Category Archives: Holidays

The Importance of Gratitude

For Canadians, this weekend is Thanksgiving–a time to get together with family and friends, eat copious amounts of food and think about what/who we are thankful for. While as a culture we have set aside Thanksgiving to be a time of gratitude, I suggest that gratitude is something we should be aware of daily.

What is Gratitude?

One of my recent, favourite books is The Book of Joy:  Lasting Happiness in a Changing World, written by Douglas Abrams.  In April 2015, Archbishop Tutu and His Holiness the 14th Dalai Lama spent five days together in Dharamsala, India, to celebrate the Dalai Lama’s 80th birthday and to discuss, in detail, their thoughts on joy (it’s nature, components, and the obstacles to experiencing it).  The details of these conversations were chronicled by Abrams and compiled into this book.

How do these esteemed spiritual leaders define gratitude?

“Gratitude is the recognition of all that holds us in the web of life and all that has made it possible to have the life that we have and the moment we are experiencing.  Thanksgiving is a natural response to life and may be the only way to savour it.”

While gratitude may be a natural response to life, our experiences aren’t always positive.  What about thankfulness when life is difficult?

Gratitude When The Going Gets Rough

The opening sentences in M. Scott Peck’s classic book The Road Less Traveled is:  “Life is difficult.  This is a great truth.  One of the greatest truths.”  We know this.  As humans, we experience grief, loss, stress, sickness, anger, anxiety. Our fellow humans disappoint us, or we disappoint ourselves.  “Life is difficult.”

However, what if there are seams of light, threaded throughout the difficulty? If we can trust that they are there, thankfulness helps us to recognize these glimmers in the dark.

Why Practice Gratitude?

As human beings it’s easy to get stuck in the “full catastrophe”of our lives–the good, the bad and the ugly. It’s often hard to look up from our challenges, and it’s easy to take our good fortune for granted.  As Joni Mitchell famously sang in Big Yellow Taxi, “You don’t know what you’ve got ’till it’s gone”.  That’s why it’s important that we focus and be grateful for what is in our lives in this moment.

Abrams writes:

“Both Christian and Buddhist traditions, perhaps all spiritual traditions, recognize the importance of gratefulness.  It allows us to shift our perspective, as the Dalai Lama and the Archbishop counseled, toward all we have been given and all that we have.  It moves us away from the narrow-minded focus on fault and lack and to the wider perspective of benefit and abundance.”

The magic of gratitude comes from this shift in perspective.  When we are grateful, the glass is no longer half empty, but half full.

When I work with individuals who are coping with challenges, we often explore their history for times when they have survived and grown from past difficulties.  As we look at what they learned and the resiliency gained from this experiences, they may feel thankful.  While they wouldn’t want to re-live the rough times, in hindsight, they also wouldn’t ask to have them taken away–the benefits are too great.  This new perspective helps them to see the opportunities for growth in their current situation.

A Way to Practice Gratitude

One of the easiest ways to practice gratitude is to keep a gratitude journal. At the end of the day, take some time to reflect on the day and what gave you joy.  What helped you to learn or grow? Did an interaction with someone give you a lift?  Were you able to help someone else? Perhaps, not all the events were positive, and look for the benefits in those as well. Maybe your flat tire gave you a chance to relax while you waited for CAA. Maybe you kept your cool during a conflict. Think about the seams of light in the darkness.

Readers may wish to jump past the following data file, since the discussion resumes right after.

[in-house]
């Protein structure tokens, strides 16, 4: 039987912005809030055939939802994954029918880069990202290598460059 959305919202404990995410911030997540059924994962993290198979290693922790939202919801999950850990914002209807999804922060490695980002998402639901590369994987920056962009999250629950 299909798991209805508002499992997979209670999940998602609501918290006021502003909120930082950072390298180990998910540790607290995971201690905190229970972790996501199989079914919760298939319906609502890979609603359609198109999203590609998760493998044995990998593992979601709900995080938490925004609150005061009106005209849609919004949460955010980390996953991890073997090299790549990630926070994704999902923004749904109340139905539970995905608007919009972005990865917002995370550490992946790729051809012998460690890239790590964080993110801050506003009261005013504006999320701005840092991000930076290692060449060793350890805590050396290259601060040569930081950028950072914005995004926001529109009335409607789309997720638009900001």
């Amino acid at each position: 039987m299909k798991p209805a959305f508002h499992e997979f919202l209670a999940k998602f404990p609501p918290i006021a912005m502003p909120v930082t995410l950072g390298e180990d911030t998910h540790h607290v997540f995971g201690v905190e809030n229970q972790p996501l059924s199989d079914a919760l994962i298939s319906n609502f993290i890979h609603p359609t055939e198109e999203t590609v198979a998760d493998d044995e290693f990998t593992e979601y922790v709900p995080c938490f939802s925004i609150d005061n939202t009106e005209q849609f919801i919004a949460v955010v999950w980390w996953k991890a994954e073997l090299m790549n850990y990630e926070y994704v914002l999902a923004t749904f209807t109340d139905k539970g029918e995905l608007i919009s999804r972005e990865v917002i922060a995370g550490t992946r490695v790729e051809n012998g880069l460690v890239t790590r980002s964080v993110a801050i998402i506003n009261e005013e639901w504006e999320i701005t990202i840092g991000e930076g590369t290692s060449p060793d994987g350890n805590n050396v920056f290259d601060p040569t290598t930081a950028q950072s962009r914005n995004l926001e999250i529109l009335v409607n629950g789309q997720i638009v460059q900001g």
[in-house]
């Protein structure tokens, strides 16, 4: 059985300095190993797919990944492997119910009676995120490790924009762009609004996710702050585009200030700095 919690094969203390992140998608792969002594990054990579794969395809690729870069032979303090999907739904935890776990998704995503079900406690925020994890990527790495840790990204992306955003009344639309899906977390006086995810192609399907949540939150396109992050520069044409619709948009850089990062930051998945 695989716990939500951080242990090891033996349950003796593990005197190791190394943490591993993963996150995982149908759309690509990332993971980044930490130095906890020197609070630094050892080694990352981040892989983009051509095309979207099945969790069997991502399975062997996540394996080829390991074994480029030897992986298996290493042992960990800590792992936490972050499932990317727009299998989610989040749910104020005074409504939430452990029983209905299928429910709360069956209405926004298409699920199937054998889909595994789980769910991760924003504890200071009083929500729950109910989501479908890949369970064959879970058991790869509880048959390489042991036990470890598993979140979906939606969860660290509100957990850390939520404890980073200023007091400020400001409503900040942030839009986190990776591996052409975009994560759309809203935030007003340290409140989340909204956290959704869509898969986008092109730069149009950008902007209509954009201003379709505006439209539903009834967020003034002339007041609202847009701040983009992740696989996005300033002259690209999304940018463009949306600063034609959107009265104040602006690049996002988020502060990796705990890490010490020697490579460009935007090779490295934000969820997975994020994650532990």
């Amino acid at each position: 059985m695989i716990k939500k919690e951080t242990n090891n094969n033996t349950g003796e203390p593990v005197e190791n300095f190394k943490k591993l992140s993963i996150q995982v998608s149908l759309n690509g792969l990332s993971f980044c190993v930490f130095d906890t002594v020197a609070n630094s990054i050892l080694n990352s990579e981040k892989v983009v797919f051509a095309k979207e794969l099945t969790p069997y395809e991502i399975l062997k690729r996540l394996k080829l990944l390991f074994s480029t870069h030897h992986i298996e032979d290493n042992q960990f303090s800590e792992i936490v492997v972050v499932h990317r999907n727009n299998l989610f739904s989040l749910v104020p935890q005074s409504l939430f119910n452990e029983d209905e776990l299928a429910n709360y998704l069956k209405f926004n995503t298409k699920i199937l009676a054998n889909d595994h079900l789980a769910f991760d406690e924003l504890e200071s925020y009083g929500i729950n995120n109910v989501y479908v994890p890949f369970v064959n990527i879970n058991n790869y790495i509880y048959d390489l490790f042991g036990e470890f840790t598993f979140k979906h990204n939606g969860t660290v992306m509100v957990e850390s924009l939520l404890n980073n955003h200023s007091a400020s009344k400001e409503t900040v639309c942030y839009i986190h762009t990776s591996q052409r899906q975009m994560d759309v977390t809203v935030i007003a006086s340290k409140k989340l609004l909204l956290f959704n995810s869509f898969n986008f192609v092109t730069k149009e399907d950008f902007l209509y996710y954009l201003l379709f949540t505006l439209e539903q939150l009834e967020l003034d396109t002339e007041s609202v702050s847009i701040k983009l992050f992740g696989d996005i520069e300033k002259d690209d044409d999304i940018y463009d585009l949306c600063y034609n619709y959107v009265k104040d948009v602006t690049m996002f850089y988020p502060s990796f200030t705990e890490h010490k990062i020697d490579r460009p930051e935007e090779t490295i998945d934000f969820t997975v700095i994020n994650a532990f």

Once you have thought about the day, pick a few to write about.

The benefits of this practice are a change of perspective (as discussed above), as well as an increasing sense of awareness.  When we commit to this daily exercise, we start to be mindful of things we can be thankful for. As we practice, our gratitude grows.

Gratitude is an enhancement to life.

Now, one of the best gratitude songs of all time…Enjoy!  And Happy Thanksgiving!

 

 

 

It’s Groundhog Day! Are you SAD?

We are a hardy people living in the northern hemisphere!  While we may enjoy snowy and cold activities–we also lust for spring–especially  after an especially cold, dark or wet winter.  Whether it’s a longing for spring or the desire for a distraction from the cold, enter Ground Hog Day!

First popular in 1956, February 2nd is set aside each year as a day to place our faith in the predictions of a ground hog to forecast the coming of spring.  While Wiarton Willie (an albino ground hog from Wiarton, Ontario) was the original weather-forecasting rodent, he has been joined by Shubenacadie Sam (Nova Scotia), Gary the Ground Hog (Ontario), Balzac Billy (Alberta) and Brandon Bob (Manitoba).

For those who are unaware of the process–people get up before dawn to wait for their groundhog of choice to come out of his den.  If the animal sees his shadow, he flees back into his den and we’re destined for six more weeks of winter.  If not, spring is on the way.

According to Willie’s website, he has been able to predict Spring with a 90% accuracy rate.

Seasonal Affective Disorder

All fun aside, some people need spring, and the longer hours of daylight, for bigger reasons than to get a break from the cold and dark.  These are people who suffer from Seasonal Affective Disorder (SAD).

SAD is a type of depression that is related to the change of season.  It is experienced by individuals who are not usually depressed at other times of the year.  It often begins, and ends, at the same time every year.  While most people who suffer from SAD do so in the winter, some may do so in the summer instead.

How Do I Know If I Have Seasonal Affective Disorder?

There are a variety of symptoms that people coping with SAD are dealing with.  These include:

  • Low energy
  • Moodiness
  • Irritability
  • Problems getting along with other people
  • Hypersensitivity to rejection